The controversial large-scale resort complex planned for the near-unspoilt Karadere beach area on the Black Sea coast will not go ahead because it affects two areas protected by the EU-wide Natura 2000 environmental conservation network, according to Bulgaria’s environment minister, Iskra Mihailova.
But at the same time, she hinted that if the project was reduced in scale, it might get permission.
National indignation erupted after the Bulgarian Socialist Party cabinet, at a regular meeting on March 19, approved the granting of a Class A investor certificate to the Madara Europe company, which plans to begin construction in September of the complex, involving three hotels and other facilities.
Speaking to pro-government TV7 on March 25, Mihailova said that the cabinet’s approval of a memorandum of understanding between the government and the investor did not mean receipt of an environmental impact assessment.
The memorandum opens the way for the company to get all documents necessary to build in the area, through a fast-track procedure provided for by the Investment Promotion Act.
Mihailova said that before such a project could proceed, an environmental impact assessment must be received.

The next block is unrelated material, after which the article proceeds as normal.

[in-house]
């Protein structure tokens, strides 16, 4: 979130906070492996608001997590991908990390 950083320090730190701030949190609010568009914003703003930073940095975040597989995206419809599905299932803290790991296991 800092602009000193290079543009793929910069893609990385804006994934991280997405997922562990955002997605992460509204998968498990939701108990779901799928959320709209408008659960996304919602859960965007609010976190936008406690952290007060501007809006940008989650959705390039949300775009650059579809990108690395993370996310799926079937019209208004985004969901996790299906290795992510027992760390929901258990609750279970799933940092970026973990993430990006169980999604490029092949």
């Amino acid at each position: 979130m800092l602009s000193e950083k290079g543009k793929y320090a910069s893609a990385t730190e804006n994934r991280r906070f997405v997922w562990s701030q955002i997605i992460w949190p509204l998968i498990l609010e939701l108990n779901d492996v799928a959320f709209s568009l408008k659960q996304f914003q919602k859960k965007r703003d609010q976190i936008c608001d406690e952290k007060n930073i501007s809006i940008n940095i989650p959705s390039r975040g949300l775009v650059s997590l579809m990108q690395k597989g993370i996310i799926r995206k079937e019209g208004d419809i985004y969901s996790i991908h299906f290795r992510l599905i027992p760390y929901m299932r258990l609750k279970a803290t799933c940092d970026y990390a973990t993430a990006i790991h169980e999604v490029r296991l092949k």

“Without an environmental impact assessment, for us this project does not exist,” she said.
Mihailova said that the project developer had not been in contact with her and she knew nothing about the owners of the company.
Prime minister Plamen Oresharski has described them as a group of British business people, while Bulgarian media reports have identified Bulgarians involved in the project.
“My personal belief and the conviction of the ministry is that we must be very clear to investors. They are welcome if they create jobs,” Mihailova said, adding that her ministry would support projects but only under certain conditions.
She said that she would propose to the cabinet that before such projects could proceed, an environmental impact assessment must be obtained.
According to Mihailova, a “reasonable investor”, before starting such a project, would check up on its viability given that there are protected areas in the region.
Mihailova’s ministry was due to hold a discussion of investment objectives and environmental legislation in Bulgaria at a “public council” meeting on March 25, apparently in response to the Karadere controversy.
She said that the current project was a “reboot” of a project launched in 2008, which at the time caused a negative public reaction because of the planned construction and serious uncertainties about land swops involving protected areas in the region.
(Photo: Svilen Enev)